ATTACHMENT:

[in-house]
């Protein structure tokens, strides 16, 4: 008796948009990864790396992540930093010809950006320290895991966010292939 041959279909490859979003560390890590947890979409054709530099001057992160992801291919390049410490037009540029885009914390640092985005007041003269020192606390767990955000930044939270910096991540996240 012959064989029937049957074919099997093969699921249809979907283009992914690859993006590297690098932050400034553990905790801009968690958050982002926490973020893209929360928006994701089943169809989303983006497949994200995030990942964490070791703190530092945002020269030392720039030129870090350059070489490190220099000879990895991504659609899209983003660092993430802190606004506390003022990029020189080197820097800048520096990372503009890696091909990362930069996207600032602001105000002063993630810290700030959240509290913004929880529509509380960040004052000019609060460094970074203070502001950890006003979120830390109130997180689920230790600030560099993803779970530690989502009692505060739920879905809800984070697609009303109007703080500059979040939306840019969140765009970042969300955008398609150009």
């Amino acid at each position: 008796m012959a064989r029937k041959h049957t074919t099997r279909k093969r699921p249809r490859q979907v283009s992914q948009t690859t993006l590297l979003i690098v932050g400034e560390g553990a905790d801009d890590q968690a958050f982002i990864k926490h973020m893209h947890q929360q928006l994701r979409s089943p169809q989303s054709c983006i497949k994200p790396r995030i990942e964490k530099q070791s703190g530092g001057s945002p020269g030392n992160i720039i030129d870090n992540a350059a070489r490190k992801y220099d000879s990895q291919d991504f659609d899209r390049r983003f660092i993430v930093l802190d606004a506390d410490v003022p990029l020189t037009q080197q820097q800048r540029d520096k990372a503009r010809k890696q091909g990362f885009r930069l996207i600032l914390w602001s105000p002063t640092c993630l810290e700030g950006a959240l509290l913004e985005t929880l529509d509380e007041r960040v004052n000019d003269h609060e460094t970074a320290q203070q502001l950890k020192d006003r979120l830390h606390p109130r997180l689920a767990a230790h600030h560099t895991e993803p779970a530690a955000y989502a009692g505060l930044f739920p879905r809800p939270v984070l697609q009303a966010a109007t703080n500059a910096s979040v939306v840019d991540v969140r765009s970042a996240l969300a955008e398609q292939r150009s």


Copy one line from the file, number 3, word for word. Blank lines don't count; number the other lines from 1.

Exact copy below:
């Amino acid at each position: 008796m012959a064989r029937k041959h049957t074919t099997r279909k093969r699921p249809r490859q979907v283009s992914q948009t690859t993006l590297l979003i690098v932050g400034e560390g553990a905790d801009d890590q968690a958050f982002i990864k926490h973020m893209h947890q929360q928006l994701r979409s089943p169809q989303s054709c983006i497949k994200p790396r995030i990942e964490k530099q070791s703190g530092g001057s945002p020269g030392n992160i720039i030129d870090n992540a350059a070489r490190k992801y220099d000879s990895q291919d991504f659609d899209r390049r983003f660092i993430v930093l802190d606004a506390d410490v003022p990029l020189t037009q080197q820097q800048r540029d520096k990372a503009r010809k890696q091909g990362f885009r930069l996207i600032l914390w602001s105000p002063t640092c993630l810290e700030g950006a959240l509290l913004e985005t929880l529509d509380e007041r960040v004052n000019d003269h609060e460094t970074a320290q203070q502001l950890k020192d006003r979120l830390h606390p109130r997180l689920a767990a230790h600030h560099t895991e993803p779970a530690a955000y989502a009692g505060l930044f739920p879905r809800p939270v984070l697609q009303a966010a109007t703080n500059a910096s979040v939306v840019d991540v969140r765009s970042a996240l969300a955008e398609q292939r150009s």